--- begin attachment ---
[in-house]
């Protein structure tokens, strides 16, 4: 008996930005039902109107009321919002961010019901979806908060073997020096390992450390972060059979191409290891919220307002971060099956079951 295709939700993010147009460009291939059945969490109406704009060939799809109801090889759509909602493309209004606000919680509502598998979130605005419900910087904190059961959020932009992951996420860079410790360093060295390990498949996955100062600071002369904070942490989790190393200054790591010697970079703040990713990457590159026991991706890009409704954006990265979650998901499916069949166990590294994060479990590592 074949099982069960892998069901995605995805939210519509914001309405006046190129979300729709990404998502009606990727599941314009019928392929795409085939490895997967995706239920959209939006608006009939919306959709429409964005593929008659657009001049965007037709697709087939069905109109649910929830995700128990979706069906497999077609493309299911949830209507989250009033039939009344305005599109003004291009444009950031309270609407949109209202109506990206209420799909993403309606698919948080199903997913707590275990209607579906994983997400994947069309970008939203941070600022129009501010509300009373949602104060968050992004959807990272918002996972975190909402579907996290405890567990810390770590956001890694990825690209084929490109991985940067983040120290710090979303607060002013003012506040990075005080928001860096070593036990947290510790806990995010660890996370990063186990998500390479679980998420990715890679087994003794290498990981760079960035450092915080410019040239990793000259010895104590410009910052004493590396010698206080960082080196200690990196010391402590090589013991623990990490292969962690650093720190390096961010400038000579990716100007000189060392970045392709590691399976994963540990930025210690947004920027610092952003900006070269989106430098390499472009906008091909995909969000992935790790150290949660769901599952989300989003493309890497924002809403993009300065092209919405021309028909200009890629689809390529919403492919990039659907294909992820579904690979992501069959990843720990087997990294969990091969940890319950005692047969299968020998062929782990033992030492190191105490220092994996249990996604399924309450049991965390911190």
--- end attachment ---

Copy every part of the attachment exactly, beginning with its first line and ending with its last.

[in-house]
């Protein structure tokens, strides 16, 4: 008996930005039902109107009321919002961010019901979806908060073997020096390992450390972060059979191409290891919220307002971060099956079951 295709939700993010147009460009291939059945969490109406704009060939799809109801090889759509909602493309209004606000919680509502598998979130605005419900910087904190059961959020932009992951996420860079410790360093060295390990498949996955100062600071002369904070942490989790190393200054790591010697970079703040990713990457590159026991991706890009409704954006990265979650998901499916069949166990590294994060479990590592 074949099982069960892998069901995605995805939210519509914001309405006046190129979300729709990404998502009606990727599941314009019928392929795409085939490895997967995706239920959209939006608006009939919306959709429409964005593929008659657009001049965007037709697709087939069905109109649910929830995700128990979706069906497999077609493309299911949830209507989250009033039939009344305005599109003004291009444009950031309270609407949109209202109506990206209420799909993403309606698919948080199903997913707590275990209607579906994983997400994947069309970008939203941070600022129009501010509300009373949602104060968050992004959807990272918002996972975190909402579907996290405890567990810390770590956001890694990825690209084929490109991985940067983040120290710090979303607060002013003012506040990075005080928001860096070593036990947290510790806990995010660890996370990063186990998500390479679980998420990715890679087994003794290498990981760079960035450092915080410019040239990793000259010895104590410009910052004493590396010698206080960082080196200690990196010391402590090589013991623990990490292969962690650093720190390096961010400038000579990716100007000189060392970045392709590691399976994963540990930025210690947004920027610092952003900006070269989106430098390499472009906008091909995909969000992935790790150290949660769901599952989300989003493309890497924002809403993009300065092209919405021309028909200009890629689809390529919403492919990039659907294909992820579904690979992501069959990843720990087997990294969990091969940890319950005692047969299968020998062929782990033992030492190191105490220092994996249990996604399924309450049991965390911190």